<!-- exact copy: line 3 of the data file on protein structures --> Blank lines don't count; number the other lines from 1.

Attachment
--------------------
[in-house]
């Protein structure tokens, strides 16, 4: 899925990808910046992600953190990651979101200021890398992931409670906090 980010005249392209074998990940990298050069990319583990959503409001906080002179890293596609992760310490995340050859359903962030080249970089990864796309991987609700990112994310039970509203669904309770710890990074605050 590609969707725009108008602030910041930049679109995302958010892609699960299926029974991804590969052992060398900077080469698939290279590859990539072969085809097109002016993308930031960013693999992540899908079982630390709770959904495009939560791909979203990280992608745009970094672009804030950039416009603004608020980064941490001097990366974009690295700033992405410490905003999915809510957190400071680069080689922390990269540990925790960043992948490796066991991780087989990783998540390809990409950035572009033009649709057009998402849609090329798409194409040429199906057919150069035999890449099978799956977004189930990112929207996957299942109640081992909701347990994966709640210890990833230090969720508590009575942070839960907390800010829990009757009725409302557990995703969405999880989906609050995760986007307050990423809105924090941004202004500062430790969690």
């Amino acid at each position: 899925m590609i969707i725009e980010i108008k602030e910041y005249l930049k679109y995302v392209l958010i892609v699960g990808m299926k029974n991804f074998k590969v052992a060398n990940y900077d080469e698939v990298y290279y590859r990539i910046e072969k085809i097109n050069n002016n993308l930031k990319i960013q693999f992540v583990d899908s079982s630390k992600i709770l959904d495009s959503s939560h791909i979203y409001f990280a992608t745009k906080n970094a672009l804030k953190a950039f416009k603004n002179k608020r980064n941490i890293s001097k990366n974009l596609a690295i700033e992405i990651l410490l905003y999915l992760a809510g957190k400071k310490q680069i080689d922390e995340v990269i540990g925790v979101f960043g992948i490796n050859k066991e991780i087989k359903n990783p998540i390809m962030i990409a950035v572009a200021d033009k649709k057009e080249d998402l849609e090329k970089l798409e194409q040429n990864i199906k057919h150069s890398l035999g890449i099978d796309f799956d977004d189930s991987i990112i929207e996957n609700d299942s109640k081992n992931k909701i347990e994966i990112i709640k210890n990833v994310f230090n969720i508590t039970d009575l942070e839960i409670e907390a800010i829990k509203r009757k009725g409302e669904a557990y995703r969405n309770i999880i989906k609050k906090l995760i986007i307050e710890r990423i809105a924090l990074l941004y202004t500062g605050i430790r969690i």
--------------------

């Amino acid at each position: 899925m590609i969707i725009e980010i108008k602030e910041y005249l930049k679109y995302v392209l958010i892609v699960g990808m299926k029974n991804f074998k590969v052992a060398n990940y900077d080469e698939v990298y290279y590859r990539i910046e072969k085809i097109n050069n002016n993308l930031k990319i960013q693999f992540v583990d899908s079982s630390k992600i709770l959904d495009s959503s939560h791909i979203y409001f990280a992608t745009k906080n970094a672009l804030k953190a950039f416009k603004n002179k608020r980064n941490i890293s001097k990366n974009l596609a690295i700033e992405i990651l410490l905003y999915l992760a809510g957190k400071k310490q680069i080689d922390e995340v990269i540990g925790v979101f960043g992948i490796n050859k066991e991780i087989k359903n990783p998540i390809m962030i990409a950035v572009a200021d033009k649709k057009e080249d998402l849609e090329k970089l798409e194409q040429n990864i199906k057919h150069s890398l035999g890449i099978d796309f799956d977004d189930s991987i990112i929207e996957n609700d299942s109640k081992n992931k909701i347990e994966i990112i709640k210890n990833v994310f230090n969720i508590t039970d009575l942070e839960i409670e907390a800010i829990k509203r009757k009725g409302e669904a557990y995703r969405n309770i999880i989906k609050k906090l995760i986007i307050e710890r990423i809105a924090l990074l941004y202004t500062g605050i430790r969690i």